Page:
@EPA proposes permanent mine waste dump site north of #Silverton — The #Durango Herald #AnimasRiver #ColoradoRiver #COriver

The town of Silverton, Colorado, USA as seen from U.S. Route 550. By Daniel Schwen – Own work, CC BY-SA 4.0, https://commons.wikimedia.org/w/index.php?curid=10935432

From The Durango Herald (Jonathan Romeo):

Project needs approval from Sunnyside Gold, a company potentially on hook for costs

It appears the Environmental Protection Agency has found a place for long-term storage of mine waste near Silverton.

Mayflower Mill

The EPA announced this week it is proposing a waste repository for the Bonita Peak Mining District Superfund site on top of the existing tailings impoundment near the Mayflower Mill, about 2 miles northeast of Silverton off County Road 2.

The site, EPA officials say, would serve as a long-term option to store waste that is generated from Superfund cleanup actions, as well as sludge from the water treatment plant that takes in discharges from the Gold King Mine.

“It’s going to be there for the long haul to accommodate any waste we’ll need to remove,” said Christina Progess, the EPA’s lead for the Superfund site.

The proposal comes with one caveat, however: The property is owned by Sunnyside Gold Corp. The EPA has asked for approval from Silverton’s last operating mining company and has yet to hear back.

Gina Myers, a spokeswoman for Sunnyside Gold, said in an email to The Durango Herald that “SGC … had previously offered EPA the use of Mayflower ground for storage of sludge from the underutilized treatment plant.”

Myers did not clarify whether Sunnyside Gold will allow EPA access or not.

The need for a centrally located, permanent dump site for mine waste has been an ongoing issue for EPA ever since the Superfund was declared in fall 2016, about a year after the agency triggered a blowout at the Gold King Mine.

The water treatment plant constructed after the blowout generates up to 6,000 cubic yards of sludge a year – or about a football field buried in 3 feet of muck – and there’s little room on-site for storage. And in the future, the EPA will need a place to take waste removed from other projects…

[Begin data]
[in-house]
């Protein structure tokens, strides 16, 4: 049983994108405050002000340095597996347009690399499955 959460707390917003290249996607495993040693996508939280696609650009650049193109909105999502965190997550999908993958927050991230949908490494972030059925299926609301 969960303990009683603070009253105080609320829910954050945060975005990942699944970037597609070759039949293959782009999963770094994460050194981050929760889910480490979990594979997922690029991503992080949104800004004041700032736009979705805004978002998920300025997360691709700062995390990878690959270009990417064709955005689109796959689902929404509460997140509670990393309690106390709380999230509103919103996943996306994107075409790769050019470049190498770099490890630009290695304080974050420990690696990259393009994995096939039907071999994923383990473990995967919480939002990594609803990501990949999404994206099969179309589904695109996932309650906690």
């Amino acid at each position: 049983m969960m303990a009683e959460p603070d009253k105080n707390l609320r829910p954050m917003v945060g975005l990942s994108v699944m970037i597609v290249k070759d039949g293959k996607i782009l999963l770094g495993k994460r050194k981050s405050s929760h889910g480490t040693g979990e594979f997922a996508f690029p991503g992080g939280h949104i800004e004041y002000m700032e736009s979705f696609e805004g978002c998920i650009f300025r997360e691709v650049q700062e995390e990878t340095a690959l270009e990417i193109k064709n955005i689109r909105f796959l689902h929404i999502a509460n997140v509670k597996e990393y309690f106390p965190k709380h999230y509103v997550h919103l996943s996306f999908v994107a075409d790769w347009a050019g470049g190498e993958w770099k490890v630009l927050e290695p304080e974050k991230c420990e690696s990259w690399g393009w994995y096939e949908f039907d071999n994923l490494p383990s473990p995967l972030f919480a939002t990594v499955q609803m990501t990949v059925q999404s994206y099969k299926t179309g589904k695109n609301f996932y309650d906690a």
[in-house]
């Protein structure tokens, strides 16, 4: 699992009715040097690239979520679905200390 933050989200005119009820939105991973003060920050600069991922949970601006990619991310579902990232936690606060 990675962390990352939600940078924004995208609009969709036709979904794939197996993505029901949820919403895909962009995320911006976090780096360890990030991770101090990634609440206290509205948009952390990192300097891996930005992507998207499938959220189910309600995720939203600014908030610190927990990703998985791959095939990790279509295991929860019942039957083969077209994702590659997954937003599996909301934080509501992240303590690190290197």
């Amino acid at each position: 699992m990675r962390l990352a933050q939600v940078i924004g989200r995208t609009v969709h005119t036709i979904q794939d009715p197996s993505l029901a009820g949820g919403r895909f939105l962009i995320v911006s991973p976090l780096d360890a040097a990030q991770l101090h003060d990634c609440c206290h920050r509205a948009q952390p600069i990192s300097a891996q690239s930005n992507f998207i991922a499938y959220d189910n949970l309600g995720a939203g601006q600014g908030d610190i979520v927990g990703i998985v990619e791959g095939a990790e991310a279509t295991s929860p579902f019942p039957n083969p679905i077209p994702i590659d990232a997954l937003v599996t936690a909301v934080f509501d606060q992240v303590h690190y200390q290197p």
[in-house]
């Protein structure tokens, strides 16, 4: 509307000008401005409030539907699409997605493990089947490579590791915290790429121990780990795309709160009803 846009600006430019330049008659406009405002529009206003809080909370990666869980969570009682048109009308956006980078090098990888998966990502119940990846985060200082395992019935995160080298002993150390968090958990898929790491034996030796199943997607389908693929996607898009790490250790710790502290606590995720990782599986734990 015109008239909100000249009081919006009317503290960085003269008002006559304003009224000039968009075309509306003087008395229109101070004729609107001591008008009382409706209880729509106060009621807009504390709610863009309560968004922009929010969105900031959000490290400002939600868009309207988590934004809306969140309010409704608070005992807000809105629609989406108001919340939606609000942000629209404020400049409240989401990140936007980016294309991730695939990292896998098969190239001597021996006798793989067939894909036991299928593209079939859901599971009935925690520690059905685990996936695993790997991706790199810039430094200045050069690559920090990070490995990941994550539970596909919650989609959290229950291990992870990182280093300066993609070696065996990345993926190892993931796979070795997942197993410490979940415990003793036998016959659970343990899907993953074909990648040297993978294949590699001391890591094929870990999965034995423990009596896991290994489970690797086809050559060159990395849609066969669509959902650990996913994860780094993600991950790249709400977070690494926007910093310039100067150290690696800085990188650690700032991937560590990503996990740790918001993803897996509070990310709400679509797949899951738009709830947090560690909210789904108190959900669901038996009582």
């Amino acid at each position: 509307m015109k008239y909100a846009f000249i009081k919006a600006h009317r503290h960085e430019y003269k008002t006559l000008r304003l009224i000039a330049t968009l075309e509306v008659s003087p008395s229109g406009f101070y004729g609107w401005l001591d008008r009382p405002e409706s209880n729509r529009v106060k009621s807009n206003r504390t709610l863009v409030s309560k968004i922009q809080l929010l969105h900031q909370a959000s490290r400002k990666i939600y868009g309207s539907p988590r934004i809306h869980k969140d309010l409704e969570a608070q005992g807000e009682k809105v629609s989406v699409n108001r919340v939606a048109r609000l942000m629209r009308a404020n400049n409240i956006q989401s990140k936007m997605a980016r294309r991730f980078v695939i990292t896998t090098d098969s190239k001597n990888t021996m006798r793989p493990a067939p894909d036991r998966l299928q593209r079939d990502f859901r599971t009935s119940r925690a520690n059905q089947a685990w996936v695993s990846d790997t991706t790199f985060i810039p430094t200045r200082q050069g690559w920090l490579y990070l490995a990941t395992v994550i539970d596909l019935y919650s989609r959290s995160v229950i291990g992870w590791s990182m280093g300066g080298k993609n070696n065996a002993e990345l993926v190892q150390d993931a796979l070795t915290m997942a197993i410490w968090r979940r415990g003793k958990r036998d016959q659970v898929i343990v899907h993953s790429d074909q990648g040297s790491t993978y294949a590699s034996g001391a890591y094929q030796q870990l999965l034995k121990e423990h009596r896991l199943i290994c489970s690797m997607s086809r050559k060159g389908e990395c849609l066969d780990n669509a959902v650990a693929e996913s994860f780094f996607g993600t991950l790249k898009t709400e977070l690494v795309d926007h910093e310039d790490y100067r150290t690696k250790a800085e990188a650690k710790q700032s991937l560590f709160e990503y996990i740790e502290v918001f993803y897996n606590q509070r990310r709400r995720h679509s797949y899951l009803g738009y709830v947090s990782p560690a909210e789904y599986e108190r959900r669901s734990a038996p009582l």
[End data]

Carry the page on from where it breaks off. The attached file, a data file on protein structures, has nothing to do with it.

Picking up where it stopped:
In August 2019, Sunnyside Gold offered the EPA access to its property at the Mayflower tailings repository, a large series of four impoundments of historic mine waste rock that operated until the early 2000s.

“(The site) is an ideal and proven site for a repository for the water-treatment plant, and, in the interest of good faith and improving water quality, SGC has granted EPA access for this evaluative work,” the company said at the time.

Progess said the EPA sent Sunnyside Gold a consent for access request and hopes to hear of a final decision by mid-August…

If access were granted, the EPA would start a phased approach at the Mayflower tailings, Progess said. A liner would be placed on top of the existing piles for the new waste, which would then be capped.

All told, the EPA’s plan would have the capacity to store up to 609,000 cubic yards of mine waste and sludge. Use of the site, however, would vary year to year, depending on current projects and need…

The Mayflower tailings are suspected of leaching heavy metals into the Animas River, which has prompted Sunnyside Gold to conduct its own multi-year investigation into the matter.

Progess said the investigation remains ongoing, and the EPA would use a different, more stable location at Impoundment 1 on the site to store its waste to begin with. She said leaching is suspected at Impoundment 4.

“We feel comfortable starting the work at Impoundment 1,” she said. “That will allow us years of use while the investigation on Impoundment 4 can continue.”

The public can comment on the proposed plan until Aug. 27. A virtual public hearing will be held at 6 p.m. Aug 11.

Progess said the EPA hopes to have the site constructed and ready for use by fall 2021, about the time storage at the water-treatment plant for the Gold King Mine is expected to reach capacity.

The EPA’s wastewater treatment plant near Silverton, Colorado, on Thursday, Oct. 16, 2015 — photo via Grace Hood Colorado Public Radio

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